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California communities stranded in San Bernardino mountain snowstorm

(NewsNation) — A search and rescue unit in San Bernardino County has been transporting people off of the snowier mountains surrounding downtown Los Angeles for days, but some are still snowed in their homes.

With up to 10 feet of snow in some spots, digging out is a very tall task. Help has been pouring in since the desperate plea in the snow of the San Bernardino mountains late last week. In just the past day, sheriff’s department crews have transported at least 22 people to area shelters.

“You think that you may not see snow plows and a number of things. Folks, we’re here for you. We’re going to dig you out and we are coming,” San Bernardino County Sheriff Shannon Dicus said.

The California National Guard has been delivering food and fuel and helping to clear the snow. But some roofs have already collapsed, including at the only grocery store in Crestline.

Now, there’s growing concern over gas leaks.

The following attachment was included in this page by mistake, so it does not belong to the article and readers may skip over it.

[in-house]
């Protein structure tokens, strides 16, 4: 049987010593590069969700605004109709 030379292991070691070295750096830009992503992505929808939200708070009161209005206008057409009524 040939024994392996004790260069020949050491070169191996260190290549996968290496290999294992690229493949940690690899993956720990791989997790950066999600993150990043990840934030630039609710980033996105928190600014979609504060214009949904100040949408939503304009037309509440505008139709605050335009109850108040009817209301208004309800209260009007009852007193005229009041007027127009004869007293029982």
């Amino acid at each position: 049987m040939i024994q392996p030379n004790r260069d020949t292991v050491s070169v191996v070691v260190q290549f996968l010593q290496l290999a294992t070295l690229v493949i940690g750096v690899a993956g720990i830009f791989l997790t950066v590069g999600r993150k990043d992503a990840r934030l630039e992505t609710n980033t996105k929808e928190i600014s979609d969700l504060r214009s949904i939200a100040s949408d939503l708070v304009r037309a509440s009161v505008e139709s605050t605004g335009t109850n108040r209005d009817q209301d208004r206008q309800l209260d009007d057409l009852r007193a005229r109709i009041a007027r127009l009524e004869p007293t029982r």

“My husband had to respond to one where the smell was so strong, he got to the meter and it was pouring out gas at the bottom,” one resident said, later adding: “We had to deal with it ourselves and fortunately we had the right tools to turn it off, the gas meter.”

With emergency responses hampered by conditions, some residents have risked their lives to turn off meters on their own.

In other cases, gas explosions have caused at least ten fires. Emergency crews are challenged not only in getting to scenes but also in finding hydrants under all of the snow.

Residents who are finally able to venture out aren’t being allowed back in unless they have police escorts.

“I had come down to get my son’s medication. But by the time to come up at 5 o’clock, they weren’t doing the escorts anymore, so I’ve been sleeping on the mountain trying to get up every day,” Erin Carranca, a Crestline resident, said.

The uncertainty even has a breast cancer patient worried about getting back home despite clearance to leave for chemotherapy this week.

“All of them said, ‘Yeah, that’s fine,’ but I wasn’t coming back up,” Stephanie Malika said.

Residents say it’s a nightmare both on and off the mountain.

“The closure might be tonight. It might reopen tonight, tomorrow or the day after, the day after or the day after,” another resident said.

Authorities in San Bernardino County estimate that about 80% of roadways have now been cleared, but some key street closures remain.

Officials admit to a lack of preparedness for the back-to-back storms, which dumped so much snow, so fast, that the usual plowing equipment and strategy became ineffective.

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